by Louise Andrew
About the Book
Six years ago, Google sent out an army of hybrid electric cars, each one bearing nine cameras on a single pole. Armed with a GPS and three laser range scanners, this fleet of cars began an endless quest to photograph every highway and byway in the free world. Google Street View images are supposedly made for mapping functionality and the focus of the camera machine is to register everything without selection. GSV is simply a representation of reality on a specific day and is a global scale exercise in photo collection and processing. It is a way of recording our world, an archive of observations. Street View is not not only a cartographic tool but also a repository of source images. Millions of people around the world use Street View’s navigational tools to look at their house that they presently live in and also their past abodes. This is an unusual phenomena and it raises the question as to to why humans want to view what they already know, the familiar? Is there a sense that in locating our past and present we locate ourselves in relationship to the world? Do we gain a sense of place and a place of sense.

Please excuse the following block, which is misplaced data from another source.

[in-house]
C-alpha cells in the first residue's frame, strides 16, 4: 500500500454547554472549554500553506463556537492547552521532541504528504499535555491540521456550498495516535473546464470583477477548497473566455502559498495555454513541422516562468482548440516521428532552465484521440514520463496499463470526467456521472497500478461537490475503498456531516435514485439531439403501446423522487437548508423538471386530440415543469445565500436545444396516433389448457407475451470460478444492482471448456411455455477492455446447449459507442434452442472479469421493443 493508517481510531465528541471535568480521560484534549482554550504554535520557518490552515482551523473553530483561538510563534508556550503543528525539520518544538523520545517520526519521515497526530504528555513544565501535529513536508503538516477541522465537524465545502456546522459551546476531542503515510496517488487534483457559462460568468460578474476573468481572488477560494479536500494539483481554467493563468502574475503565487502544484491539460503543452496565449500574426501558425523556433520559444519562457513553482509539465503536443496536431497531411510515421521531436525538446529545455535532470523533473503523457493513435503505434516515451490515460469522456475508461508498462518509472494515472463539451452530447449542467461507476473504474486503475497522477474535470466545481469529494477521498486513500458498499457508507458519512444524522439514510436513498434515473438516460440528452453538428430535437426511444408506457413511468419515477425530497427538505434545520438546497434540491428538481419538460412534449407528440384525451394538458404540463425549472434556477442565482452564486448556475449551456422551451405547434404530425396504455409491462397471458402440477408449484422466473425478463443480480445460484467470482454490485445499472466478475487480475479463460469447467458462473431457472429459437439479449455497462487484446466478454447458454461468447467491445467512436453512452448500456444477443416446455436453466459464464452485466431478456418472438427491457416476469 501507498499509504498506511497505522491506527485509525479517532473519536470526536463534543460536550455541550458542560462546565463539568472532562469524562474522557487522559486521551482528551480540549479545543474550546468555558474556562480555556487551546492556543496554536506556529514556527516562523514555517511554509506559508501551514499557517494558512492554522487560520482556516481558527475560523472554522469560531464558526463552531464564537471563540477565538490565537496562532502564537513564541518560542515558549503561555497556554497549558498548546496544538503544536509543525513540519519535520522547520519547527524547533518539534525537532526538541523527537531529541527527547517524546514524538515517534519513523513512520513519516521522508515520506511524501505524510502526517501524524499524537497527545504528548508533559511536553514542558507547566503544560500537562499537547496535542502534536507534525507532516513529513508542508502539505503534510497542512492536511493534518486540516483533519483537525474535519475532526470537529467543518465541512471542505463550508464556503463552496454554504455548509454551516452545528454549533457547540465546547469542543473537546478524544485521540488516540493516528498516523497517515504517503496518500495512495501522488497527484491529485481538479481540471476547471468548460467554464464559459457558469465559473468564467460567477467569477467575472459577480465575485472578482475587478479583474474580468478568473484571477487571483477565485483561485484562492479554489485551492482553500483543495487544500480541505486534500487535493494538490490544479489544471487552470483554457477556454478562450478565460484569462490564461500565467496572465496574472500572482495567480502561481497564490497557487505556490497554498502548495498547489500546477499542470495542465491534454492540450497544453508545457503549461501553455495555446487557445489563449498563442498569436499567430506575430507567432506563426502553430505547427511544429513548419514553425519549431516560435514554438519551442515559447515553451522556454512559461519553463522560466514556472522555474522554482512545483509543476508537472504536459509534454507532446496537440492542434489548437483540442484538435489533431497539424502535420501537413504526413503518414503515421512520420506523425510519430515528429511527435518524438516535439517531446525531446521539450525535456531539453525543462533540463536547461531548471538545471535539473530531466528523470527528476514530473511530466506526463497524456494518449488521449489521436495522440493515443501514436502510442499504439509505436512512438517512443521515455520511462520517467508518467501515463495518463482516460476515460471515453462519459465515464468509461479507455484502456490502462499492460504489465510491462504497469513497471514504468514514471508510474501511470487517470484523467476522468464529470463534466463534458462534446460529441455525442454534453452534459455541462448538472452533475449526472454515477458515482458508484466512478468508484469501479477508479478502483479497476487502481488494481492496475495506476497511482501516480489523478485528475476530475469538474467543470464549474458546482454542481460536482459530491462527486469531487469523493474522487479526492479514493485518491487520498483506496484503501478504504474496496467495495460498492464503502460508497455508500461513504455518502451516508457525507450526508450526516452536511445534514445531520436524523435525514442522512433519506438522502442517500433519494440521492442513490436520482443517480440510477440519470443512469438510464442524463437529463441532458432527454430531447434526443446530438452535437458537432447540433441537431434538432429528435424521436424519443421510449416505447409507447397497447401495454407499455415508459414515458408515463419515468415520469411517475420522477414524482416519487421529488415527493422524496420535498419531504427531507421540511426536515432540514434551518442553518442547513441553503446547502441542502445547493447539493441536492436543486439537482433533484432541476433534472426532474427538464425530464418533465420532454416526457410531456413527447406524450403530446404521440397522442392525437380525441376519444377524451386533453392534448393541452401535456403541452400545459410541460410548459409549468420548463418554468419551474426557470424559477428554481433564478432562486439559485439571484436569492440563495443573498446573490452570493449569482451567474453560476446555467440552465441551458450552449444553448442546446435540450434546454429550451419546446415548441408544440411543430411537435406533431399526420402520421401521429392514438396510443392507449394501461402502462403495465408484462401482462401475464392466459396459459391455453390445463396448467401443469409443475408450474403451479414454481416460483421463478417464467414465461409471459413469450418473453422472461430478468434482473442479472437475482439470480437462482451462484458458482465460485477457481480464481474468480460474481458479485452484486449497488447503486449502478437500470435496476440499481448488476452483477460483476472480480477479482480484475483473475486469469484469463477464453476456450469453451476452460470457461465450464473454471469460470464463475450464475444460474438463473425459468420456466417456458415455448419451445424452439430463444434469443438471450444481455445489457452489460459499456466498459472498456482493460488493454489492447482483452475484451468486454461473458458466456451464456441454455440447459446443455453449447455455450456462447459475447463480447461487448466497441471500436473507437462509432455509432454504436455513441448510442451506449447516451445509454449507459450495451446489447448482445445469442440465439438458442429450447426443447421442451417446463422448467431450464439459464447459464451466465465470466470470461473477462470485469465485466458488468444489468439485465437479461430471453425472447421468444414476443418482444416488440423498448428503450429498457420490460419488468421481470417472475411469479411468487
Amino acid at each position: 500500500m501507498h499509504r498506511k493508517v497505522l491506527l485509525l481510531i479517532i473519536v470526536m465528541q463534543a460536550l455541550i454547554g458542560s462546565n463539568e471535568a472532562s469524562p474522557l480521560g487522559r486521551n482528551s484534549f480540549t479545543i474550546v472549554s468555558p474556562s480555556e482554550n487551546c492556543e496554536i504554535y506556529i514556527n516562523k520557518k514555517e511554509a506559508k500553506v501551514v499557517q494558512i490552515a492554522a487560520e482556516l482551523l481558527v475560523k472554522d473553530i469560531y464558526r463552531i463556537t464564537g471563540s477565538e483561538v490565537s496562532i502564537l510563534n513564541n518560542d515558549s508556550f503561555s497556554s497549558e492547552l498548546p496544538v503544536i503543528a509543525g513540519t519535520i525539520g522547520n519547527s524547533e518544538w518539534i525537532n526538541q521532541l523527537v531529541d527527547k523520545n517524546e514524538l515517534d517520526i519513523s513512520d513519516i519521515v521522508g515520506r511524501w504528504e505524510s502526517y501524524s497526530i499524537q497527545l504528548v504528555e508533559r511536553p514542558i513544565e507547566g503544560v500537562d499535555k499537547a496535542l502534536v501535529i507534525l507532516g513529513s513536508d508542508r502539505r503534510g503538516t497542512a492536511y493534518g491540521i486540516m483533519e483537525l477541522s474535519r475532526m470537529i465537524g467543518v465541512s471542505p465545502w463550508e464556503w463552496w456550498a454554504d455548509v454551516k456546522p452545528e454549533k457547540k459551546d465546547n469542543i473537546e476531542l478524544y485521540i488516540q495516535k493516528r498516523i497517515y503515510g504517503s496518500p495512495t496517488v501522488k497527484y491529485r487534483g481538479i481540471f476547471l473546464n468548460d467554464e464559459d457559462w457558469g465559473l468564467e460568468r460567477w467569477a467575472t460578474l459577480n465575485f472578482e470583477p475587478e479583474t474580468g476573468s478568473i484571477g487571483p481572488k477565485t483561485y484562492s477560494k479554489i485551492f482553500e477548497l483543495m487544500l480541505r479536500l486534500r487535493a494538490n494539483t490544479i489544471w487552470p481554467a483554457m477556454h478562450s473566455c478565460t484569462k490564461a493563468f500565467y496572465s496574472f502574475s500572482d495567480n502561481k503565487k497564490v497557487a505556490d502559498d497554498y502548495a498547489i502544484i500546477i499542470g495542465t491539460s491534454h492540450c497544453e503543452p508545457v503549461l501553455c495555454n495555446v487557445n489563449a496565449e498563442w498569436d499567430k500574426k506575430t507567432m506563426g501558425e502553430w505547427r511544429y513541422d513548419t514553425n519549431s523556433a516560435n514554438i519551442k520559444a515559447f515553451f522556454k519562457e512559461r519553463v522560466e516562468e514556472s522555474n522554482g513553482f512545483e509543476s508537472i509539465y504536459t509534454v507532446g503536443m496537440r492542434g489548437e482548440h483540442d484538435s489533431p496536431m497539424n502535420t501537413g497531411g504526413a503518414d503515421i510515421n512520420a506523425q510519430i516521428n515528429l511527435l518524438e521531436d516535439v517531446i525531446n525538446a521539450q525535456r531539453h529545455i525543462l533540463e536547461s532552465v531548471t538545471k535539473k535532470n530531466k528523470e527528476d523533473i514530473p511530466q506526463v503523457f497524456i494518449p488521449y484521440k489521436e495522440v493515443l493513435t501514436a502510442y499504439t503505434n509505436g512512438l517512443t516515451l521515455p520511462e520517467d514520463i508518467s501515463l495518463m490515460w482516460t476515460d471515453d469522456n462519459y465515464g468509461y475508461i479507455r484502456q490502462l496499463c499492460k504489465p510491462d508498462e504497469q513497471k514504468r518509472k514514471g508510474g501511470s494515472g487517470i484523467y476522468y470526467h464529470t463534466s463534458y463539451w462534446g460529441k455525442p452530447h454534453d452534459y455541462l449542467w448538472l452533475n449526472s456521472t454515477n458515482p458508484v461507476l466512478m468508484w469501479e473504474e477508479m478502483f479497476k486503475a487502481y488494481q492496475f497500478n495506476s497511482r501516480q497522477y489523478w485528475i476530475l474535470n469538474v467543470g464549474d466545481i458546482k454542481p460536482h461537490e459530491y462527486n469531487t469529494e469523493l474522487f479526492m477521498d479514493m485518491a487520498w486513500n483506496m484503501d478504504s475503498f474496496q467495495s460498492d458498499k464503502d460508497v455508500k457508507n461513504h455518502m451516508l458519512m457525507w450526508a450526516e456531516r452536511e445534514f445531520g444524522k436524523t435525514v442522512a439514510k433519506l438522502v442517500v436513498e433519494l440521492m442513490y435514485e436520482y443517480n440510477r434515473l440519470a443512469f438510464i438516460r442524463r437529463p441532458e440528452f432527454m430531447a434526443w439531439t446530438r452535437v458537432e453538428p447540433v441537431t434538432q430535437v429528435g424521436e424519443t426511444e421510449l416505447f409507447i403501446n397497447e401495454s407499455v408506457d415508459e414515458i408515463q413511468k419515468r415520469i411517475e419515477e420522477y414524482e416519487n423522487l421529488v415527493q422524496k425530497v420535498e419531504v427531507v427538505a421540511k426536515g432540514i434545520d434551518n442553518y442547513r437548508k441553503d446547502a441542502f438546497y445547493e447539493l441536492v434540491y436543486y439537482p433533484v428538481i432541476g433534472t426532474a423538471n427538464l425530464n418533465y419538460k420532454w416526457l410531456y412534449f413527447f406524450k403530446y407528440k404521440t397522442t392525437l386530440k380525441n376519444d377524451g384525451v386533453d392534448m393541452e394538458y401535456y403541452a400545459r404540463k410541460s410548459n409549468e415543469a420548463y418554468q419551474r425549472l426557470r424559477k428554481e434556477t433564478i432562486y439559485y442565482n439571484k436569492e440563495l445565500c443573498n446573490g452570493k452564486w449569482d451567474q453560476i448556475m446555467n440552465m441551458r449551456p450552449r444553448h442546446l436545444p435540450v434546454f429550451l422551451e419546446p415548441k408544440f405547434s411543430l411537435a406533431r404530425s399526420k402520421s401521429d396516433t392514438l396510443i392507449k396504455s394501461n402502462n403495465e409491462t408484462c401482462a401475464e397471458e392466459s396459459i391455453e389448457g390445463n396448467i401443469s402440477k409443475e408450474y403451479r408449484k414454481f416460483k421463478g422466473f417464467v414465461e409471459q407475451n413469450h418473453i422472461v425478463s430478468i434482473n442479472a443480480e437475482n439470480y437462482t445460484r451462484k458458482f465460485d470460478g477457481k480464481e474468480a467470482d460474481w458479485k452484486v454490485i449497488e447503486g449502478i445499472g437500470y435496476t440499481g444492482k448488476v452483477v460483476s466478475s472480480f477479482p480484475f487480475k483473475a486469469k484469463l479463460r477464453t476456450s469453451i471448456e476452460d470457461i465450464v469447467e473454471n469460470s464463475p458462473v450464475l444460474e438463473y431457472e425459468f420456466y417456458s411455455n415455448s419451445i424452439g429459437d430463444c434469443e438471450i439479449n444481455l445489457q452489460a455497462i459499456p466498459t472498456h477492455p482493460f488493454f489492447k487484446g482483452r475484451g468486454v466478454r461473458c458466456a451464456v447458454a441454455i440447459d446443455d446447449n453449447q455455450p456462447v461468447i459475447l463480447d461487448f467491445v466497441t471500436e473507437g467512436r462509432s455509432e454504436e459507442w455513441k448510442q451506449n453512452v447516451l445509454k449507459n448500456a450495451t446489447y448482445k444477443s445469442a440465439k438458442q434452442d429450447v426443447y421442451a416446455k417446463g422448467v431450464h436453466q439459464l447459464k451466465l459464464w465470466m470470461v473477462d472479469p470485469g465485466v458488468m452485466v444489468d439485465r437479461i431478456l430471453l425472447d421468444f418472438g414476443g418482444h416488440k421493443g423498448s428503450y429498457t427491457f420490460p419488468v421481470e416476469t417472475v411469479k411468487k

I began a virtual walking project where I went to look for my mother in virtual space. My mother makes a walk everyday from her home to the local village, a place that I am familiar with as this was where I spent my childhood before locating to the other side of the world. I consider that Google produces a dehumanised world by the indifferent gaze of Street View and in looking for my mother I wanted to re establish the human. A street view image can give us a sense of what it feels like to have everything recorded, but no particular significance accorded to anything. In looking for my mother the recorded takes on a significance. Looking for my mother in cyberspace created both an element of personal immersion but also one of detachment. Walking in the present looking at the past, this is my photographic collection of still people walking.